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In seventeenth-century England, Amber St. Clair aims to raise herself from country girl to nobility, and succeeds, but loses her true love in the process.
In 1644, during the revolt of the English Parliament and Oliver Cromwell's army against the tyrannical rule of King Charles I, a baby wrapped in a blanket on which the name "Amber" is sewn, is left at the front door of a Puritan farmer by a fleeing nobleman, who is then killed by his pursuers. By 1660, after the death of Cromwell and the restoration of the House of Stuart, in the person of Charles II, Amber, now an attractive young woman, is betrothed by her ward, Matt Goodgroome, to a farmer. She rebels against the match, as she does not want to remain in a small village her whole life, and becomes enamored of Lord Bruce Carlton, a soldier for hire who stops at the village. Although he refuses to take her with him to London, she follows him and his best friend, Lord Harry Almsbury, and in London, she and Bruce become lovers. Because Charles believes that Bruce is pursuing his mistress, Barbara Palmer, Countess Castelmaine, with whom Bruce earlier had a romance, Charles provides Bruce two ships with which to establish a privateering enterprise and share the profits he makes robbing foreign treasure ships. When Amber learns that Bruce has gone to sea, she vows to use her wiles to achieve a social level above that of Bruce so that he will want her. She is soon cheated out of the money Bruce left her by a crooked investor and, although pregnant, is sent to prison on a false charge. In prison, she meets Black Jack Mallard, an infamous highwayman, and seeing that he is attracted to her, convinces him to take her with him when he escapes, so that her baby will be born outside of prison. Their escape is arranged by Mother Red Cap, the head of Jack's gang, who puts Amber to work after she gives birth, luring men so that the gang can rob them. Jack is killed by the King's men during one robbery attempt, and Amber avoids capture by hiding in the home of Rex Morgan, a captain of the king's guard. Morgan uses his influence to obtain Amber work as an actress, and she raises enough money to get her son, named Bruce, from Mother Red Cap and put him up in a nice country home. Amber lives with Morgan, but when he proposes, she refuses. While Morgan is in Wales, Charles sees Amber onstage and invites her to dine with him. Amber turns him down, however, when she learns that Harry has brought Bruce to the theater. She takes him to see their son, hoping he will want to settle down with her, but he plans to return to sea, as he intensely dislikes the goings on at court. When Morgan, having returned, finds them together, he challenges Bruce to a duel, saying that Amber is his fiancée. Disgusted at Amber, Bruce accepts but tries to convince Morgan to end the duel after the first blood has been drawn. Morgan refuses and Bruce kills him, then angrily berates Amber when she tries to comfort him. After Bruce departs England again, Amber marries the elderly widowed Earl of Radcliffe in order to become a countess, hoping that the title will interest Bruce. She diverts their wedding party to London, where the Black Plague is spreading, when she learns that Bruce's ship has docked there. She finds him as he is about to succumb to the plague and struggles to save his life, first killing a mercenary nurse and then lancing a dangerous boil on his chest. Bruce recovers, but Radcliffe tracks him down, and when Bruce learns that Amber is his wife, he leaves for Virginia. As a devastating fire sweeps through London, Charles attempts to seduce Amber at a ball at Whitehall. Radcliffe spirits her home, however, and locks her in her room so she cannot return to the ball. That night, as fire destroys Radcliffe Hall, Radcliffe threatens to send Amber to the country for good, then struggles with her, before a disgruntled servant hits him and throws him into the conflagration to his death. Amber soon becomes Charles' mistress. When Bruce and his new wife Corinna visit from Virginia, he tries to convince Amber, who believes he still loves her, to let him adopt their child and take him back to Virginia, as he despises the "sick age" and court life to which the boy will be exposed. Amber invites Corinna to dine with her and Charles and retires, leaving them alone, then writes a note to Bruce about his wife's whereabouts. Charles, however, deduces Amber's scheme and allows Corinna to leave, her virtue unscathed. He then tells Amber to leave because her actions, which have made him realize that she truly loves Bruce, have shattered the illusion of happiness he had created because he could not find love as a king. When Bruce comes for the child and Amber sees that the boy, who is bored with court life, is excited about going, she gives him up and sadly watches them depart.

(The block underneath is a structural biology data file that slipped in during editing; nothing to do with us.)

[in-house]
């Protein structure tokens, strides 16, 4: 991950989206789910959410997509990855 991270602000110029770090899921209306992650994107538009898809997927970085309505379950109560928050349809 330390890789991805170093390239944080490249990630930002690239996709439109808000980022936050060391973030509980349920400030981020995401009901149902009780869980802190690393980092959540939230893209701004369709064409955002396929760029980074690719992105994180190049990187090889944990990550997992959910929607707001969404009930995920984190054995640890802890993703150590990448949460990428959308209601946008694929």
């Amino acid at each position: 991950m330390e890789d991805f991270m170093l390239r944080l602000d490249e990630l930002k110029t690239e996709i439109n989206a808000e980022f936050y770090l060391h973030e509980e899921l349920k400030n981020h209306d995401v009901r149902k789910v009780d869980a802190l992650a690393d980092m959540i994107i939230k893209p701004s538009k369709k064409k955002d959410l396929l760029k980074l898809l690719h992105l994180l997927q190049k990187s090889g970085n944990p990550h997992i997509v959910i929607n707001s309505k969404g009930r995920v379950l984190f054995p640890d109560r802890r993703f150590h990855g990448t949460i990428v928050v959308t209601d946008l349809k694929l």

Cast & Crew
|MPAA Ratings:||Premiere Info:||New York opening: 22 Oct 1947|
|Release Date:||1947||Production Date:||
UCLA*; EB; AFI
35mm nitrate print; 8 reels of 8 (ca. 16000 ft.); M17513
|Color/B&W:||Color (Technicolor)||Distributions Co:||Twentieth Century-Fox Film Corp.|
|Sound:||Mono (Western Electric Sound System)||Production Co:||Twentieth Century-Fox Film Corp.|
|Duration(mins):||138 or 140||Country:||United States|
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kevin sellers 2019-03-09
I think it is safe to say that a great director (in this case Otto Preminger) can survive a mediocre screenplay (in this case a "Vanity Fair" for...
She Deserves It
I just finished watching Forever Amber, and I'm glad Amber got her comeuppance at the end of the movie. Her obsession with paying back Bruce for his...
THE FILM THAT GOT ME HOOKED ON TCM
Christine G 2019-02-27
I was in my early 20s when I first saw this film. I RARELY watched TV because I worked LONG hours and spent most of my free time with my band in bars. ...